For a moment they could just be children again rather than refugees. Whether it was kicking a football, attempting a volley at the tennis net, or getting in a spin trying to understand the rules of cricket, the sound of laughter made everyone watching the 50 children at a summer sports camp smile.
That’s because just months ago most of these children aged between four and 14 were fleeing war-torn Ukraine where they had been sheltering from the Russian invasion. Many of the refugees have lost loved ones and their older brothers, cousins, uncles, fathers, and, in some cases, even grandfathers are still back in their homeland, fighting.
Horrors of War
It’s a world away from the quintessential English village of Ditchling, at the foot of the South Downs in Sussex where the refugees played a range of sports where, for a few hours at least, they could forget the horrors of war.
‘‘It was magical to see the children having fun and feeling safe,’ says Andy Sellins, CEO of The Change Foundation. ‘These are children who had come from a way of life which had changed in an unimaginable way in just days.
‘The children couldn’t bring anything with them, except basic clothing, so the chance to kick a football, fly a kite, or toss a frisbee was a small piece of normality in a chaotic world, which had caused them to lose everything.
‘For young people, sport is a way of having fun and meeting new people, as well as forgetting the outside world for a short time.’
The three day sports camp was organised by The Change Foundation, a charity that has been working in refugee camps and hostels along the Polish-Ukrainian border since March. The organisation uses sport, dance and music to bring some aspect of normality into the lives of these often traumatised young people.
‘I left when the bombing started. I drove for six days across Ukraine with my child before reaching Poland, and then I wanted to come to the UK, where all I can say is thank you to the people for being so welcoming and for organising events such as this.’refugees
The children, who are living with families in and around Ditchling, in East Sussex, played football, cricket, tennis and even took part in pad-boxing classes and Australian Rules Football sessions, held alongside players from the Brighton-based Sussex Swans team.
Head of Programmes at TCF, Henry Glynn, said: ‘The children responded really well. Fundamentally, kids, wherever they are from in the world, just want to be kids. These children have undoubtably gone through some incredible hardships at such a young age.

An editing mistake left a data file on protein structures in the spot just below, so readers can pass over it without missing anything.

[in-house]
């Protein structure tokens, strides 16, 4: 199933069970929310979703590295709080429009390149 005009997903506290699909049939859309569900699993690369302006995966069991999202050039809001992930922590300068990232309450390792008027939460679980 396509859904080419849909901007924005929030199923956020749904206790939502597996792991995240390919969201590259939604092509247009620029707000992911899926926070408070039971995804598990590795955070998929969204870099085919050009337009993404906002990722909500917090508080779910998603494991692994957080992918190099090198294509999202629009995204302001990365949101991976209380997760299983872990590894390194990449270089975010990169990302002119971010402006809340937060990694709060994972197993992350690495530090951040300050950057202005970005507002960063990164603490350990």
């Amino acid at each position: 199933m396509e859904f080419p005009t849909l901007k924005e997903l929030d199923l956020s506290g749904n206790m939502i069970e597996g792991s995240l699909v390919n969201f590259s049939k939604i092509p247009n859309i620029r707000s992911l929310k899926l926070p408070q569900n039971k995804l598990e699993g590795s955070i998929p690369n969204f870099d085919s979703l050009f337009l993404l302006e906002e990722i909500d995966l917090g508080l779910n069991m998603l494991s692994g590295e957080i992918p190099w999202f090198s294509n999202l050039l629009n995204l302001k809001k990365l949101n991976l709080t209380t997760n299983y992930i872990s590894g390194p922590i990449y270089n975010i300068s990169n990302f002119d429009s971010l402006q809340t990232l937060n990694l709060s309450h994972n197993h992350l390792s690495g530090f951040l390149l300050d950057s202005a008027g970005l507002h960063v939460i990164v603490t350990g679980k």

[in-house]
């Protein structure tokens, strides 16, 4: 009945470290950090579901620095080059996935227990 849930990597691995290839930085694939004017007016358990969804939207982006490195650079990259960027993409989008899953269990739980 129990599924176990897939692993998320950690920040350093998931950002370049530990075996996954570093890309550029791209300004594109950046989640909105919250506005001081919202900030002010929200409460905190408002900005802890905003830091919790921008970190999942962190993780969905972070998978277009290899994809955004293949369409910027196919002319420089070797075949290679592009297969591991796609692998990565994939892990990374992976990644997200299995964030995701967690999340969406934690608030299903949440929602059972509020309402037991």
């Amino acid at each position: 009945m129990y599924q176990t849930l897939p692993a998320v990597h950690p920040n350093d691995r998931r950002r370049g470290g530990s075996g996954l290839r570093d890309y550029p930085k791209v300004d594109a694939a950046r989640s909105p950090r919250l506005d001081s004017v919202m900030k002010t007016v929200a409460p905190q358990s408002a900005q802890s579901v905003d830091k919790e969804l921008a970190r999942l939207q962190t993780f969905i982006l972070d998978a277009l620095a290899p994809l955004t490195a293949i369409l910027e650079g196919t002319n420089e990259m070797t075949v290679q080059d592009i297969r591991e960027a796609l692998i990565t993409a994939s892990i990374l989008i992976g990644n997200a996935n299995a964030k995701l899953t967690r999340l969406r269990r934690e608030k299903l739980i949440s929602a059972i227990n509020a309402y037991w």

Safe Environment for Refugees
‘So what we can do is offer them a chance to enjoy themselves in a safe environment over the three days of the programme. We are working with same group, so we have a chance to build up relationships with the children and their parents.’
Some came with their mothers including Victoria Pryimak, who drove across Ukraine from Kharkiv to reach Poland in March with her child.
‘It’s great that people are doing so much for us and this is the best way to get the children healthier – both their physical and mental health,’ she said. ‘I left when the bombing started. I drove for six days across Ukraine before reaching Poland, and then I wanted to come to the UK, where all I can say is thank you to the people for being so welcoming and for organising events such as this.
“I have a sister and mother still in Kharkiv. I speak to my mother twice each day and I have sent her some pictures of the sports day. She is so happy to see her grandchild occupied and, most of all, know that we are safe.’
At the end of the camp one mother wrote about the sports camp programme on the Ukrainians in the UK Community online chat room saying: ‘Thank you for bringing joy to our children.’
The Change Foundation are happy with the way the camp went but are already looking at more ways they can help the children of Ukraine. ‘We are so proud of what we’ve created with the villagers of Ditchling,’Andy said. ‘The talk now is of what comes next both in the UK and on the Ukraine border, this time in Moldova, which has an ever growing refugee issue.’